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- Thread starter madness
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- #2

Hurkyl

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You might try a circle first; IMO they're easier to work with. (and they're homotopy equivalent to punctured discs anyways)

- #3

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X is contractible if it is homotopy equivalent to the space {0}, i.e. if there exist maps f:X->{0} and g:{0}->X and homotopies h:gf (equiv) 1_X, k:fg (equiv) 1_{0}. f(x)=0 for all x, g(0)=x_0 for some x_0 in X. Hence gf(x)=x_0 for all x and fg(0)=0. So k is given by the constant homotopy and for any fixed x, h(x,t) is a path from x_0 to x. If such paths exist for all x in X then h is a homotopy equivalence and X is contractible. Hence a path connected space is contractible.

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Hurkyl

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Ok here's a quick attempt that I haven't really checked fully:

the points on the circle are given by x=(cos2pit,sin2pit) with t in [0,1), so they can be described in terms of t. As I showed in the proof (I'm not sure if you actually read it), f(t)=0 for all t and g(0) = x_0, which I choose to be (1,0). gf(t)=0 is already the identity. Let h(t,t') = (cos2pit't, sin2pit't), for t' in [0,1]. So h(t,t')=x_0 and h(t,t')=(cos2pit,sin2pit)=x(t). So my homotopy takes a path by travelling from the initial point x_0 around an arc until it reaches the point x.

- #6

Hurkyl

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Bingo! Your idea does successfully define functions, but they aren't continuous functions.But I seem to have proved that any path connected space is contractible, so I need to work out where my understanding has gone wrong. I think the problem is that h may not be continuous even if each path is individually.

When you try to define continuous functions on the circle by instead defining them on [0,1), you need the following two things to be true:

- f is a continuous function on [0,1)
- [itex]\lim_{x \rightarrow 1^-} f(x)[/itex] = [itex]f(0)[/itex]

A similar thing is true for functions with domain S

- #7

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1) f is continuous on [0,1)

2) lim x->1 f(x)-f(0)=N for some integer N

Do you agree?

- #8

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" A similar thing is true for functions with domain S1xX for some other space X. "

In a way, but isn't it much hairier when you have a product space as a domain.?

If so, the only general way of shoing continuity is showing that the inverse image

is open in the product, which is often a hassle; sequential continuity does not

always help, and if your inverse image is not a basic or subasic set, then it is

pretty difficult to determine continuity of the map. I have the impression that

a lot of alg. topologists do not fully address some of these point-set issues in

continuity.

Hurkyl: I am a bit confused about your use of the term path; AFAIK, a path is,

by definition, a continuous map

Madness: I think if you work with free loops, then your group of paths

is trivial in a path-connected space. It is the fixed endpoints that do you in.

A common trouble, as in the case of the circle, is that, if you want to leave your

endpoints fixed, you need to tear the circle open before homotoping it to a point,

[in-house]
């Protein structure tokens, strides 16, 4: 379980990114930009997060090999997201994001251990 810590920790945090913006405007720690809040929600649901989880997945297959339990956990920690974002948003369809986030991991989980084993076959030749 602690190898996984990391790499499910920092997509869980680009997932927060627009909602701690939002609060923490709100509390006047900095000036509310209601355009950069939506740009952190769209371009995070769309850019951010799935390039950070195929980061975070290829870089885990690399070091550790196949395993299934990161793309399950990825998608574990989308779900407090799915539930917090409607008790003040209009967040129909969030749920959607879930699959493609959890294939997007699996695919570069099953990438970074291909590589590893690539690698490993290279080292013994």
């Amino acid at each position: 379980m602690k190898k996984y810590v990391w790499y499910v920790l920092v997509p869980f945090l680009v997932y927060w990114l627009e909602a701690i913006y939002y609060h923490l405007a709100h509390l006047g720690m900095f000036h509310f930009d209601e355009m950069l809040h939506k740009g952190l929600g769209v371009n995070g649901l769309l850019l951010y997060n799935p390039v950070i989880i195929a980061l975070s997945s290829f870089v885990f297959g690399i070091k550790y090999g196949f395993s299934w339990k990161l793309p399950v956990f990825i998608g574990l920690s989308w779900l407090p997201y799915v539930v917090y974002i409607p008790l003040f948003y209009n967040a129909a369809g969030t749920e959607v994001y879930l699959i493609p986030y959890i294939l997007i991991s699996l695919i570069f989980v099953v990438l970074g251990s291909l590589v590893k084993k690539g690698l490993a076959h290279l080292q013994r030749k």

and , when the endpoints are fixed, tearing is discontinuous.

- #9

Hurkyl

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This is an equally valid way to denote a continuous function from the circle to itself. Notice that any

1) f is continuous on [0,1)

2) lim x->1 f(x)-f(0)=N for some integer N

Do you agree?

It's true, but nontrivial, that to any function

- #10

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Ok but the function f:[0,1)->S1 is essentially the angle function for the loop right? So wouldn't your function necessarily have degree 0, whereas the integer N from my condition is the degree for an arbitrary loop?

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- #11

Hurkyl

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Nope. Pay attention to the codomain -- my function is actually mapping to the circle, whereas your function is mapping to the reals.Ok but the function f:[0,1)->S1 is essentially the angle function for the loop right? So wouldn't your function necessarily have degree 0, whereas the integer N from my condition is the degree for an arbitrary loop?

Let me clarify in two different ways, by writing an explicit degree 1 map to two different realizations of S

The first realization is the quotient

[tex]f(x) = x \pmod{\mathbf{Z}}[/tex]

Does this satisfy my condition? Yes, because[tex]\lim_{x \rightarrow 1^-} f(x) = 1 = 0 = f(0) \pmod{\mathbf{Z}}[/tex]

The second realization is as the unit circle in

[tex]f(x) = \left( \cos x, \sin x \right)[/tex]

Does this satisfy my condition? Yes, because[tex]\lim_{x \rightarrow 1^-} f(x) = (1, 0) = f(0)[/tex]

Notice that neither of us are talking about functions from the circle to itself. I'm talking about functions from [0,1) to S

Since we are using different naming schemes, the result of translation is different. That is why "f is continuous" looks slightly different between your scheme and mine.

- #12

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First, I hope that the "if and only if" is a typo. Second, it's fairly easy to see that a contractible space is simply connected, right? Since you can "contract" any loop to a point?

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